Tonto, Chief Noc-A-Homa, and Oblivious Bias: Is There a Vaccine for That?
Surrounded by dozens of hostile Indians on horseback waving guns and tomahawks, the Lone Ranger turns to his loyal companion and asks, “What are we going to do, Tonto?”
“What do you mean ‘we,’ Kemo Sabe.”
The Lone Ranger
Earlier this year I gave a Strafford webinar presentation entitled “Rebranding Trademarks: Challenges of Walking Away and Choosing a New Mark.” The catalyst was how the Black Lives Matter movement had impacted companies by making them realize that some of their most valuable trademarks were offensive to certain groups of their consumers. And thus treasured trademarks—such as Aunt Jemima and Eskimo Pie—were suddenly toxic. Indeed, the Washington Redskins, which had spent millions of dollars in legal fees over the past two decades defending its lucrative brand, played the 2020 season as simply the Washington Football Team, forfeiting a fortune in license fees for everything from t-shirts to key rings.
But as I dug into the issue for the presentation, I realized that recognition of the harm caused by culturally offensive trademarks had preceded the Black Lives Matter movement by decades. My personal experience was good evidence.
There’s Nothing More American Than Native Mascots
I played on my high school football team. Back then, we were the University City Indians—and none of us perceived anything offensive about that name. And keep in mind that we generally shortened my high school name to U. City, and when we got off the bus for our game at a rival high school, they met us with derisive chants of, “Jew City, Jew City.” If anyone should have been aware of a culturally offensive term, it should have been my teammates. More precisely, it should have been me. Well, within a few decades the team name did change from Indians to Lions.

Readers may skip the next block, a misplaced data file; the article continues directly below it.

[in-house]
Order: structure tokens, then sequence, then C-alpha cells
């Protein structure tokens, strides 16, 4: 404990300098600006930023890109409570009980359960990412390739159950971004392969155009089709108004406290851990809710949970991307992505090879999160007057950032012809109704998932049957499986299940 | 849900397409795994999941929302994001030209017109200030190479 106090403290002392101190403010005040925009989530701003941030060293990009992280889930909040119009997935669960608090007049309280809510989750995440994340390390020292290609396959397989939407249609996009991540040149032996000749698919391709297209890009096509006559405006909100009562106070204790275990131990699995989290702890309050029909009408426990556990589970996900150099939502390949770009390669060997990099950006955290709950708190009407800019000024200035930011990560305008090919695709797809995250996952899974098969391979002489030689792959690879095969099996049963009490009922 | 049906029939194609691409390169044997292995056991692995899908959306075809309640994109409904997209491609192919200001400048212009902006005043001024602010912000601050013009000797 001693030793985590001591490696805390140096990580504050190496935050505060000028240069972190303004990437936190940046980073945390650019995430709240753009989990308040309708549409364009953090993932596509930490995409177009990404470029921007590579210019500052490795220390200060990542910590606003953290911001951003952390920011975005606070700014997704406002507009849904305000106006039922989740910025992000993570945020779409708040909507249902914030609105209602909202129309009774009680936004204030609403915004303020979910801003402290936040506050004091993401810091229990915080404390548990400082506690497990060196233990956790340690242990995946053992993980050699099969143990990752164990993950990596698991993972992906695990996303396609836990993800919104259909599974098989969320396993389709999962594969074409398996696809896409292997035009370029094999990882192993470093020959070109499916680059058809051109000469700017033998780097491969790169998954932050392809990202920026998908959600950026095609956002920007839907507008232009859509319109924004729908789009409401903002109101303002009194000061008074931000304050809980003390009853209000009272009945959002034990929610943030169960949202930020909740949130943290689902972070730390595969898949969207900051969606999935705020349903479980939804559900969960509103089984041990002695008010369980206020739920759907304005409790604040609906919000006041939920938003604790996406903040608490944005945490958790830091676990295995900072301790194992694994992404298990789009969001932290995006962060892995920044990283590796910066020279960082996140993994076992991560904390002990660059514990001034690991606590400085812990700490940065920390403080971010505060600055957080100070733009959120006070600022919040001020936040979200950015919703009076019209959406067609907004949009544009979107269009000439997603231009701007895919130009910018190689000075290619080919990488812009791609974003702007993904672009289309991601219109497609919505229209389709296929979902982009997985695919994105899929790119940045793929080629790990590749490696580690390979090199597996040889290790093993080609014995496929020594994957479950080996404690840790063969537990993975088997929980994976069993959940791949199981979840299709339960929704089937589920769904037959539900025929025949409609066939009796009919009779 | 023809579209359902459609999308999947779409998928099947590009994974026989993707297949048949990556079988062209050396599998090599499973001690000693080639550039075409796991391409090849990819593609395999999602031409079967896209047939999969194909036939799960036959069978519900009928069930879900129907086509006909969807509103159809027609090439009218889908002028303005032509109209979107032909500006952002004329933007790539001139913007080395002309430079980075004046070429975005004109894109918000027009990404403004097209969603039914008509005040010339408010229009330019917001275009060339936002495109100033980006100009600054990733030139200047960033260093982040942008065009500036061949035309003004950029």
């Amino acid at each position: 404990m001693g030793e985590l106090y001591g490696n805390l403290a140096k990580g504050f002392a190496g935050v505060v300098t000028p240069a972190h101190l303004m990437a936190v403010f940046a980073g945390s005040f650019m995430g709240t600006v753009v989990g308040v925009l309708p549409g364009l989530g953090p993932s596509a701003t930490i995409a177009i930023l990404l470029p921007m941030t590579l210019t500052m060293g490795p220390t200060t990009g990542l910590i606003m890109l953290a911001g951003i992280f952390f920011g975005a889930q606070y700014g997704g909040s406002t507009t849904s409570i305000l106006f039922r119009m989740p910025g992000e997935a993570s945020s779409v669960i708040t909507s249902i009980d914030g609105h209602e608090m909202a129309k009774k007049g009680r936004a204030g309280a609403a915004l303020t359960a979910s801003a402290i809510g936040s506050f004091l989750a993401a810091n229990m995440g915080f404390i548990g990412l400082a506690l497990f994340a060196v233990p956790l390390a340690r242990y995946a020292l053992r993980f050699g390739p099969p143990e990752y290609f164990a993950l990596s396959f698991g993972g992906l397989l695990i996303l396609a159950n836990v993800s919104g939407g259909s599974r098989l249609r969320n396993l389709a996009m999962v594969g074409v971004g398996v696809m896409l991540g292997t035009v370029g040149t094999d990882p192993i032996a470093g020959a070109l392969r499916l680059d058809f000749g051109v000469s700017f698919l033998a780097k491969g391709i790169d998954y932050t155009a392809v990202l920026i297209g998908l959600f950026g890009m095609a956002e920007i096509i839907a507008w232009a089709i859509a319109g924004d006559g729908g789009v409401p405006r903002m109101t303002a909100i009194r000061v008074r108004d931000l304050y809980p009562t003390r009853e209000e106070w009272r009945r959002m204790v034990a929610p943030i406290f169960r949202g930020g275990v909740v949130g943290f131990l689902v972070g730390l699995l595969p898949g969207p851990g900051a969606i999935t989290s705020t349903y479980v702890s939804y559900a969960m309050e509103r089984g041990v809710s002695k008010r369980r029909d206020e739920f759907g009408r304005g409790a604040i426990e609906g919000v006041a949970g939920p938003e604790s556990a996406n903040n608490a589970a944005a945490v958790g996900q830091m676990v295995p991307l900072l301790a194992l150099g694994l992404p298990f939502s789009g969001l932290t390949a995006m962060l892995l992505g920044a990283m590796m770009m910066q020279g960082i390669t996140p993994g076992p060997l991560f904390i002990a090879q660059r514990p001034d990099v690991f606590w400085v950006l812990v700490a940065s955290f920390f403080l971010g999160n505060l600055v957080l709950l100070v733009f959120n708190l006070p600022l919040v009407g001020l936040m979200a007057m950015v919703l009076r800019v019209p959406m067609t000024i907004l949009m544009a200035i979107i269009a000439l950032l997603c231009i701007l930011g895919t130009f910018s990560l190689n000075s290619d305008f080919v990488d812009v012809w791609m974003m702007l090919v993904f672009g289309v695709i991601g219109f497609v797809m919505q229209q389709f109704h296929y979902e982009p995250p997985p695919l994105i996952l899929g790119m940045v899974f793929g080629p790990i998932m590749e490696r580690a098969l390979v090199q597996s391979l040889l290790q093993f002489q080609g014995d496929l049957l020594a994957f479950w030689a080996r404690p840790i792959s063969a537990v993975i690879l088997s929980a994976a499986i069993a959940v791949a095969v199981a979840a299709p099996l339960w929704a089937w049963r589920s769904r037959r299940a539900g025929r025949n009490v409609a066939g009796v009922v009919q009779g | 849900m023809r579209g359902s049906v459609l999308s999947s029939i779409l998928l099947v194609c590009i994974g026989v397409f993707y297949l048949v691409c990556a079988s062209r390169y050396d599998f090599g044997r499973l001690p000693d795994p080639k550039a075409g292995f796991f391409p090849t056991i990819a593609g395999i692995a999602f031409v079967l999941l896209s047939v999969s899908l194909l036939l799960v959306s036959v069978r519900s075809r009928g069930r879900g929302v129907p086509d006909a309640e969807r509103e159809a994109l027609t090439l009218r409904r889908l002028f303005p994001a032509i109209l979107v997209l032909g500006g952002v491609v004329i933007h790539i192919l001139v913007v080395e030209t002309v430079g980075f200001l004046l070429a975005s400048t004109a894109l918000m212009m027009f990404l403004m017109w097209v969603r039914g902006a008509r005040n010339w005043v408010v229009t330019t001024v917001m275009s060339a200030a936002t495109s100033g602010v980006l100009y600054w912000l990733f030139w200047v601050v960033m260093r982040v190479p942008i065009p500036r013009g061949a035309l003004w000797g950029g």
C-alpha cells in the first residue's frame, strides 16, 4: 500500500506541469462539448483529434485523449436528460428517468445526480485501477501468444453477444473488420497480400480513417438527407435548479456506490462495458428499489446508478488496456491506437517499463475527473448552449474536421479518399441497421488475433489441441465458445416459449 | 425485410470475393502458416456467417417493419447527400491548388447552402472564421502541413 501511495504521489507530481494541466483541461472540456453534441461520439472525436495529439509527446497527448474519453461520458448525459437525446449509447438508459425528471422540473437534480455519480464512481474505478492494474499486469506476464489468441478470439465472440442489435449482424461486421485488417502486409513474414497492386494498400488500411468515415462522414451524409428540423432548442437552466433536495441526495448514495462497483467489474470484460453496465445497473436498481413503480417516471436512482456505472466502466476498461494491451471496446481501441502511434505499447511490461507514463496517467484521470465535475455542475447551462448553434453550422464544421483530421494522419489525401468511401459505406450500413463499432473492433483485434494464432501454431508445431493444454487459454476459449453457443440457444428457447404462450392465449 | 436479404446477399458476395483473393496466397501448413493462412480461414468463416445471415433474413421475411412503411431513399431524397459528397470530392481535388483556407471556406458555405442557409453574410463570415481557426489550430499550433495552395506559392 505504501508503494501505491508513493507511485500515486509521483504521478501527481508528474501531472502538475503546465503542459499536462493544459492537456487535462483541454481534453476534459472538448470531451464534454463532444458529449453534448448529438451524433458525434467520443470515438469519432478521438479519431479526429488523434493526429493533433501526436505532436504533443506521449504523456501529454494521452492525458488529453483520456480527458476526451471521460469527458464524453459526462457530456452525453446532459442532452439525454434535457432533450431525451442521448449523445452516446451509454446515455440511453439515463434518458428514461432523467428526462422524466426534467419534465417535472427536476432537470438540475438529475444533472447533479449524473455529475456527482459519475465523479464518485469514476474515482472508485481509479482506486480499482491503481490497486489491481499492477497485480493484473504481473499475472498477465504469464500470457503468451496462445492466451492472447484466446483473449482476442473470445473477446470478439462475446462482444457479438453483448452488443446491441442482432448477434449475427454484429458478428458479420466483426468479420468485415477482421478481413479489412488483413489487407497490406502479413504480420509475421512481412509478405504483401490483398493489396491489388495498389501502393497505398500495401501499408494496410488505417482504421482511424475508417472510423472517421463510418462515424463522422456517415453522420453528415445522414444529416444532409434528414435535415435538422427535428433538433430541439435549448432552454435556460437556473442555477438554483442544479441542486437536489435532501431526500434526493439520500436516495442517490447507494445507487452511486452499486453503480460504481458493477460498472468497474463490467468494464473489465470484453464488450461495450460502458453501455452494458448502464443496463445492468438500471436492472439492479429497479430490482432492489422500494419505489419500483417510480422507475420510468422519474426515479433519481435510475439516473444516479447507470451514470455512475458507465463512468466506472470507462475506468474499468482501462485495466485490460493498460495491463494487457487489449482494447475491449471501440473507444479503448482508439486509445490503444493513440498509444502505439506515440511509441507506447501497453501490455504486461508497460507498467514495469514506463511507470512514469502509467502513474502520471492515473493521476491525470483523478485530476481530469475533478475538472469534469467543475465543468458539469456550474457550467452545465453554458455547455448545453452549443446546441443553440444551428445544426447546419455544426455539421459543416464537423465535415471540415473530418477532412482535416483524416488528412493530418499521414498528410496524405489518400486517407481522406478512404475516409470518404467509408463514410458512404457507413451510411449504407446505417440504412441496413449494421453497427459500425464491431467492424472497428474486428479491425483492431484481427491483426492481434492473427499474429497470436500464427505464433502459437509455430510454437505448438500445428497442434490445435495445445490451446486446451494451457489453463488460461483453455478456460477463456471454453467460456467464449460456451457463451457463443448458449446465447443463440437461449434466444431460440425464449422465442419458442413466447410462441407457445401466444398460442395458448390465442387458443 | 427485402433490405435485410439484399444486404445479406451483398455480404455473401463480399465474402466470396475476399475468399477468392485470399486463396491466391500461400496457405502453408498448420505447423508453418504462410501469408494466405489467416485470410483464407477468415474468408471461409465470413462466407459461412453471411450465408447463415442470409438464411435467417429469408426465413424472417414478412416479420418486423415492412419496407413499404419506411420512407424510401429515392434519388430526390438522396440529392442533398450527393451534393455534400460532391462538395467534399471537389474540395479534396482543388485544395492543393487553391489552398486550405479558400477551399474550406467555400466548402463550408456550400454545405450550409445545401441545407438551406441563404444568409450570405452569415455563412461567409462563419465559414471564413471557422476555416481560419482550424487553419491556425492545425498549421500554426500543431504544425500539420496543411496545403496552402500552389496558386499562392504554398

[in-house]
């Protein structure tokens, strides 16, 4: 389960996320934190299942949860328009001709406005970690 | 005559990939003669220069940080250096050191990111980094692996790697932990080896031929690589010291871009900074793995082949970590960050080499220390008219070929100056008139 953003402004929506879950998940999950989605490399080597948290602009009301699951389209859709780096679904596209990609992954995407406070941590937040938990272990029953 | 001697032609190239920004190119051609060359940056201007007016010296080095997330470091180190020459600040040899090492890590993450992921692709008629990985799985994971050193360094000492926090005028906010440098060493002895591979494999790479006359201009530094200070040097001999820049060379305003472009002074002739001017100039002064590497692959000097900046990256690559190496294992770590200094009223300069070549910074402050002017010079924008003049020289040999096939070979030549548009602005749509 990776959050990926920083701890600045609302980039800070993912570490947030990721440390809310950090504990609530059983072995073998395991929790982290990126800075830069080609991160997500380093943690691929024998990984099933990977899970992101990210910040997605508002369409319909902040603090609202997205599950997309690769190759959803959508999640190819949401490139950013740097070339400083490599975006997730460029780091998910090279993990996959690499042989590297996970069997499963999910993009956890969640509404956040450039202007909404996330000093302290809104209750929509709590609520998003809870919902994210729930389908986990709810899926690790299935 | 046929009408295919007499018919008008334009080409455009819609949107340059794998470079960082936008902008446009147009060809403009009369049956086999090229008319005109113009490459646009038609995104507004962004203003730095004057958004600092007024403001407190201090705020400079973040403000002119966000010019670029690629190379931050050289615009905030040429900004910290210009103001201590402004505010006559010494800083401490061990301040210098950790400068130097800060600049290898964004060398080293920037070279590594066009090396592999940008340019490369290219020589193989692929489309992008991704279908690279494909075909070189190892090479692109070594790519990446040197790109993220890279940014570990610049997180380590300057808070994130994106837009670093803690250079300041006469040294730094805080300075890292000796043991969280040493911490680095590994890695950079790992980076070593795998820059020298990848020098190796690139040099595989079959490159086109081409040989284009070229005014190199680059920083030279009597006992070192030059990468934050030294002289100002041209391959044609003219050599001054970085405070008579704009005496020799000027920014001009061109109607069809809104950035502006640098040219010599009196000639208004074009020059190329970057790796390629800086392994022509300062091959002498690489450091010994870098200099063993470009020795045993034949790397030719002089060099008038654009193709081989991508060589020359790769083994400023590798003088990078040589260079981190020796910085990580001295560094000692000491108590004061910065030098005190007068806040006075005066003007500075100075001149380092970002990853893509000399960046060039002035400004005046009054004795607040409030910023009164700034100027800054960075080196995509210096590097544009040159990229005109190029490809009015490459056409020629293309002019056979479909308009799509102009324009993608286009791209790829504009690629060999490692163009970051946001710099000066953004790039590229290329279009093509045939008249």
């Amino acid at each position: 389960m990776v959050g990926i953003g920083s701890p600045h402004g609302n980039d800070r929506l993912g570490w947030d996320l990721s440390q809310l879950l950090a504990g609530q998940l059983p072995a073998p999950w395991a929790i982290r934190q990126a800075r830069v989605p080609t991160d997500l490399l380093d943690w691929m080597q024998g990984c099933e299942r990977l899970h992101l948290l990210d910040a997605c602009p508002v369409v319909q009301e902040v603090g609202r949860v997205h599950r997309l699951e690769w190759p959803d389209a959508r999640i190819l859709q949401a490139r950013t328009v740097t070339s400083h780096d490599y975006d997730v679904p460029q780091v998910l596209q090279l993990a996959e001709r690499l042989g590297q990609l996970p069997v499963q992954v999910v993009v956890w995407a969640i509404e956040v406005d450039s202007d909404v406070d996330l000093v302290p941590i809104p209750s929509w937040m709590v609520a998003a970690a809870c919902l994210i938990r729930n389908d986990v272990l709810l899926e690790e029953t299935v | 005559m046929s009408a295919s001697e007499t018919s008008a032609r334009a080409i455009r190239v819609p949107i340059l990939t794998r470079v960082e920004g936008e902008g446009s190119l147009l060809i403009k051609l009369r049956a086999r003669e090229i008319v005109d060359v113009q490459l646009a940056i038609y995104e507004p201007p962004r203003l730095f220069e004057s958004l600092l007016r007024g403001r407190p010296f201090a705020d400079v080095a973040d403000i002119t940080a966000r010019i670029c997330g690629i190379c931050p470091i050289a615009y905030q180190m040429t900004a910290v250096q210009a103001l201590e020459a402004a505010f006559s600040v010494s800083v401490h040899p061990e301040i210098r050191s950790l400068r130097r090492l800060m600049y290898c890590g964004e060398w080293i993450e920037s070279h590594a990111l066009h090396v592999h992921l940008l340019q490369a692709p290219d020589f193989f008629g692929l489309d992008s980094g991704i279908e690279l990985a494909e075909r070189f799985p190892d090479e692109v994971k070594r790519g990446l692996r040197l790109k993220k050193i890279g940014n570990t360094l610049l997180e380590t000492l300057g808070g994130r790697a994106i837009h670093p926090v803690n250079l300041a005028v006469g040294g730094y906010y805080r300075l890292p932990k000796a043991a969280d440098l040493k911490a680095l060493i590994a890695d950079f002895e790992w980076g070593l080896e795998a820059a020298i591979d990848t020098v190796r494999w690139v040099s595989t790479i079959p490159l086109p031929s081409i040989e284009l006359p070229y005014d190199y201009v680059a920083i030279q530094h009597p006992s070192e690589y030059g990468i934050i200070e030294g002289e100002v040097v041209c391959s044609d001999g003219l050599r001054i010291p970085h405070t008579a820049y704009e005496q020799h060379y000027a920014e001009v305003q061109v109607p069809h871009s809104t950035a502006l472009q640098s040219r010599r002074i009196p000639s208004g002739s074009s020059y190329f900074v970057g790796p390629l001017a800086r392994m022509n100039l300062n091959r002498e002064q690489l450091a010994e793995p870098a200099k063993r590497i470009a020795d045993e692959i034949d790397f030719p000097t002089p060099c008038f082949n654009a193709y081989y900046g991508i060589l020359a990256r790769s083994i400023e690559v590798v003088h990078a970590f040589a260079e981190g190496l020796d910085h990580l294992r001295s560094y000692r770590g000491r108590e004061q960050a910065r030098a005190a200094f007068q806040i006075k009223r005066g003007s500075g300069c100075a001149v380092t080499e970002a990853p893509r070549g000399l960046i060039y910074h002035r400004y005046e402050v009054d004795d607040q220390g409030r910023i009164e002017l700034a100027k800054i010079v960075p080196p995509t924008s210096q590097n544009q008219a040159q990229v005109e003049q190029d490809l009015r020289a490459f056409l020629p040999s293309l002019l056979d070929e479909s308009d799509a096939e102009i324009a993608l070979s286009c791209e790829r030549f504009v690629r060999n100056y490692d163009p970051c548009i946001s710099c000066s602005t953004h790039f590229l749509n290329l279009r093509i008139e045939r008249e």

And in the 1970s, when I attended Amherst College, our sports teams were the Lord Jeffs, named for Lord Jeffrey Amherst, who gained distinction during the French-Indian Wars of the 1700s by giving smallpox-infected blankets to the Native Americans. The chinaware in the school dining hall best captures the oblivious bias of that era, with dishes depicting our esteemed Lord Jeff on horseback chasing Native Americans around the outside of the plate. (You can’t make this stuff up.)
Were any of us outraged by that chinaware or name of our teams? Nope. We were suffering from oblivious bias.
Early in the 21st Century the Amherst sports teams became the Mammoths—perhaps an overly aspirational mascot for a Division 3 school of 2,000 students, but certainly an improvement over the Indian infector of yore.
And then there is the story of Chief Noc-A-Homa, the mascot of the Atlanta Braves who “resided” in a teepee in the stands behind centerfield until one of the Braves players hit a home-run, at which point he emerged from his tent to do a war dance for the crowd. Check out this video. Again, you can’t make this stuff up. And while the Atlanta team name remains the same and the fans continue their obnoxious Tomahawk chant while rhythmically making a chopping motion with their right arms, at least Chief Noc-A-Homa and his teepee have been moved onto the MLB’s reservation.
Historical Ignorance and Oblivious Bias